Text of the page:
There is a strong emphasis in the care bill on improving people’s overall wellbeing, which shifts the emphasis from a remedial, “deficit” based system, to one which seeks to take pre-emptive, preventive and supportive measures.

A noble charter, that according to Ms Warr, writing in The Guardian, marks a “recognition that this will necessitate a move towards a more integrated approach to the design and delivery of social and health care services.”

I agree. She adds: “But we can’t just wish the changes needed into place – we need to make change happen. And, understanding that there are finite resources, it’s not just about making more money available, but it certainly is about spending the money that is already in the health and social care budgets smarter.”

She argues well the point that people over 65 accounted for 7 million (46%), of the 15 million adult hospital admissions in England last year. “It doesn’t take a great stretch of the imagination to work out the potentially significant cost savings that could be made in the health budget, if even a small proportion of these admissions, which often become unnecessarily extended periods in hospital, could be avoided, or discharges brought forward, by the use of appropriately deployed, community-based social care.”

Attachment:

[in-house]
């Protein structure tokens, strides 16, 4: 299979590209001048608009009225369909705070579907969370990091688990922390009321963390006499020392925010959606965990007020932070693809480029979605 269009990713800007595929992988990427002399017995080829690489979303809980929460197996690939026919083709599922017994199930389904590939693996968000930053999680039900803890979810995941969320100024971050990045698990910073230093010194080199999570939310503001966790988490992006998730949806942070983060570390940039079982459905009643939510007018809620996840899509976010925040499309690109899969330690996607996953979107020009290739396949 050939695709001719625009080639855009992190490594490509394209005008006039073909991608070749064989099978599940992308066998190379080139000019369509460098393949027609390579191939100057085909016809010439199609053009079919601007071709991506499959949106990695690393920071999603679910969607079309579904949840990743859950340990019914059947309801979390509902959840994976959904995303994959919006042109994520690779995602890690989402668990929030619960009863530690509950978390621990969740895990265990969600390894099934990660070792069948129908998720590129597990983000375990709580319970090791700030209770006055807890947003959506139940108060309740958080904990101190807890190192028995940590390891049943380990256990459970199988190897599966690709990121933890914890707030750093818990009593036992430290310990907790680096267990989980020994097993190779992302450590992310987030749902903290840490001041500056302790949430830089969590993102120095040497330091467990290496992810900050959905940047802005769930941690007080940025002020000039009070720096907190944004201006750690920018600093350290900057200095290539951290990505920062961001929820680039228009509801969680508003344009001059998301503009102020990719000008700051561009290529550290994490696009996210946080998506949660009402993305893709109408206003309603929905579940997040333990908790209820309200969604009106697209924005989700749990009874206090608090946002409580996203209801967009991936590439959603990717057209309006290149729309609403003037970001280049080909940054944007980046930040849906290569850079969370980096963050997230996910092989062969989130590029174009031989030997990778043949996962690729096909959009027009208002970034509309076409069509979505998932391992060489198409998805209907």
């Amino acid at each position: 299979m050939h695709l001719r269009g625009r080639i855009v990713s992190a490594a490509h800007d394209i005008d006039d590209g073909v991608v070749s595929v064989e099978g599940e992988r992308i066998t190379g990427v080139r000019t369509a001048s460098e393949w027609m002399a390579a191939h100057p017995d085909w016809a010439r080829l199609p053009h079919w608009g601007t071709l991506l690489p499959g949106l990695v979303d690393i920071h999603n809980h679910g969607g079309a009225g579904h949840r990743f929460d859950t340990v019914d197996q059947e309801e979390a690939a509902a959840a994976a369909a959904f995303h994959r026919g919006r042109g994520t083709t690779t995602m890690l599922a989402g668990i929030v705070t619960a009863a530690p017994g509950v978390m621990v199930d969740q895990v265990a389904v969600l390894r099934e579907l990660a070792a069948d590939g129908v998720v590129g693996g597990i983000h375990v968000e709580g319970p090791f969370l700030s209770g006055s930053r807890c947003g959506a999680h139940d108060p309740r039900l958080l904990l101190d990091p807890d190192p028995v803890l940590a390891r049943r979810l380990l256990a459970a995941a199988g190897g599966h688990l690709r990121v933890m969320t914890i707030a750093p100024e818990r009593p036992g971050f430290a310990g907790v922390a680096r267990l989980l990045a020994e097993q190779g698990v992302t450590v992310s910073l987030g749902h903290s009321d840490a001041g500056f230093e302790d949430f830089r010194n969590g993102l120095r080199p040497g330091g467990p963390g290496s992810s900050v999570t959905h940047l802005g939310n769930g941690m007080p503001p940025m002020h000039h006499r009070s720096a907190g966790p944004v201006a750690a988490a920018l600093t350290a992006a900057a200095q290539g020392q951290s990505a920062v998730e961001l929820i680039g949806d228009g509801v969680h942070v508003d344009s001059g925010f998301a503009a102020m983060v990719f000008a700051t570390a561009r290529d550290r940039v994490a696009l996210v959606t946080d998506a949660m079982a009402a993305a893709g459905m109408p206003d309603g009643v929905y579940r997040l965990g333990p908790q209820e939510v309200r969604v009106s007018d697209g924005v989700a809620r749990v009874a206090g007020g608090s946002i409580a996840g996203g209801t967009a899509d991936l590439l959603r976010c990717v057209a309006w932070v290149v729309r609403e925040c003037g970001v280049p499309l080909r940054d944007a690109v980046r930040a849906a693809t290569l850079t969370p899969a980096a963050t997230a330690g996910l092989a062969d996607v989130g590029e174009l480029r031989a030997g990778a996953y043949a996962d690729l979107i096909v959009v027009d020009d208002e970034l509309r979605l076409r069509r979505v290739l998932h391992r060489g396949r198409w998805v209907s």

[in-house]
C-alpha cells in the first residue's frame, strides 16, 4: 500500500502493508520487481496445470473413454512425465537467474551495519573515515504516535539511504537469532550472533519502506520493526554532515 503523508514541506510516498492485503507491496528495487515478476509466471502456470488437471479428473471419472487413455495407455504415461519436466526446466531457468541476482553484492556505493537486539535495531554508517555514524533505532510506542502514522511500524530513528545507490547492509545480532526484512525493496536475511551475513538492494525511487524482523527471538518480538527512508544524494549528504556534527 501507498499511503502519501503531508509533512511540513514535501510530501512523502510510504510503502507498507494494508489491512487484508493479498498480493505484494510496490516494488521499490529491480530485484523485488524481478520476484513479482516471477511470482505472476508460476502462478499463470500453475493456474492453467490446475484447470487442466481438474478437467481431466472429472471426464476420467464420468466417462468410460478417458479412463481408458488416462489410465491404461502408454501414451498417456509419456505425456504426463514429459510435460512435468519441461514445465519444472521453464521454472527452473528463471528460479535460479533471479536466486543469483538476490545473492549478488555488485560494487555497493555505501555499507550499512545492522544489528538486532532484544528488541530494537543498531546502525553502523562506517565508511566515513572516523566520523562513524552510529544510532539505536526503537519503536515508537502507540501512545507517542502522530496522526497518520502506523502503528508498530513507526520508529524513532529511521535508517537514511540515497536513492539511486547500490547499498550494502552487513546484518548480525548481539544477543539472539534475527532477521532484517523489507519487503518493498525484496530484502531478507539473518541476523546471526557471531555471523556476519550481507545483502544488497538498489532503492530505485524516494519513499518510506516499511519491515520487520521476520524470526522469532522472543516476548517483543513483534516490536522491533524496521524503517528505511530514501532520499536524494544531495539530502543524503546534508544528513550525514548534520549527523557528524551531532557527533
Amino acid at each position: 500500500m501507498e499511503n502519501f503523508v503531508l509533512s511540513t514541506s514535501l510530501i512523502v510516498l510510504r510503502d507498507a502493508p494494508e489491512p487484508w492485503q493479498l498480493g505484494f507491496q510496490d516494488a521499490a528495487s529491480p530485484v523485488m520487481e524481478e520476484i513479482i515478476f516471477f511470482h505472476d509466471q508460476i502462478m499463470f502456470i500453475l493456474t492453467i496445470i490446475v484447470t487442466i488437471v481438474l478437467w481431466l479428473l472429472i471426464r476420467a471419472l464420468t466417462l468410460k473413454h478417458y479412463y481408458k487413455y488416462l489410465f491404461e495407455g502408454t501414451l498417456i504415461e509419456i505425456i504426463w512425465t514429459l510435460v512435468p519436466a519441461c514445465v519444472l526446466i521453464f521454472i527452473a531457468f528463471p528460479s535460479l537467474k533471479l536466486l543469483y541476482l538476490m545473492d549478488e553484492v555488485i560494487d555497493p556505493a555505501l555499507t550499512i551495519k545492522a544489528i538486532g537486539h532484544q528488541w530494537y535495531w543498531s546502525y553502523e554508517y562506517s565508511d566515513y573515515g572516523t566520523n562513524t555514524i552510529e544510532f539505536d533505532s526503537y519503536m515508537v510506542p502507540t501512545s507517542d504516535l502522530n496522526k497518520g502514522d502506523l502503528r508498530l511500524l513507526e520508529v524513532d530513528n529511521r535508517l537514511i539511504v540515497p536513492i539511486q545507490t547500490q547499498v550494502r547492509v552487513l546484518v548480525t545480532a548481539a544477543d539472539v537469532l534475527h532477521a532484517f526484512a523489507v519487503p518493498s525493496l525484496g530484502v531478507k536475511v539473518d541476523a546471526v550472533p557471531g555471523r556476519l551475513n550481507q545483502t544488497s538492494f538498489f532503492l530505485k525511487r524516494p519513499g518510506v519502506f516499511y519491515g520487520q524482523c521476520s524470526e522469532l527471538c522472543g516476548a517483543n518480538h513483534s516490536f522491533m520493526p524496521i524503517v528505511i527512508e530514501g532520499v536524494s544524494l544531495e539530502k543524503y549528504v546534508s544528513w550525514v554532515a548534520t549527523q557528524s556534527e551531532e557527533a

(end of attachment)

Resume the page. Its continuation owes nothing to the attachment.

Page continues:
This is to many in the care industry commonsense. But as I have intimated before there are huge financial and political hurdles to overcome.

The current separate health and social care budgets, with fragmented responsibilities for planning, commissioning and funding services are systemic barriers to the design and delivery of integrated services, writes Ms Warr.

Quite how noble sentiment is translated into delivery is going to be interesting, but I dearly hope the Cabinet don’t think that this initiative will self-fund from day one, though it has huge potential for hospital savings if at a domiciliary level more resources can be deployed.

Ms Warr points out that “this kind of approach will require the players in the supply chain for previously separate elements of people’s care solutions to come together at an earlier stage and collaborate in new ways, in order to enable them to support improvements in people’s overall wellbeing more effectively. “

Speakers at her conference include movers and shakers from  central government, local government, workforce development, the NHS, and the care regulator.

Oh to be a fly on the wall as the debates begin. I’ll be keeping an eye out for the Press releases.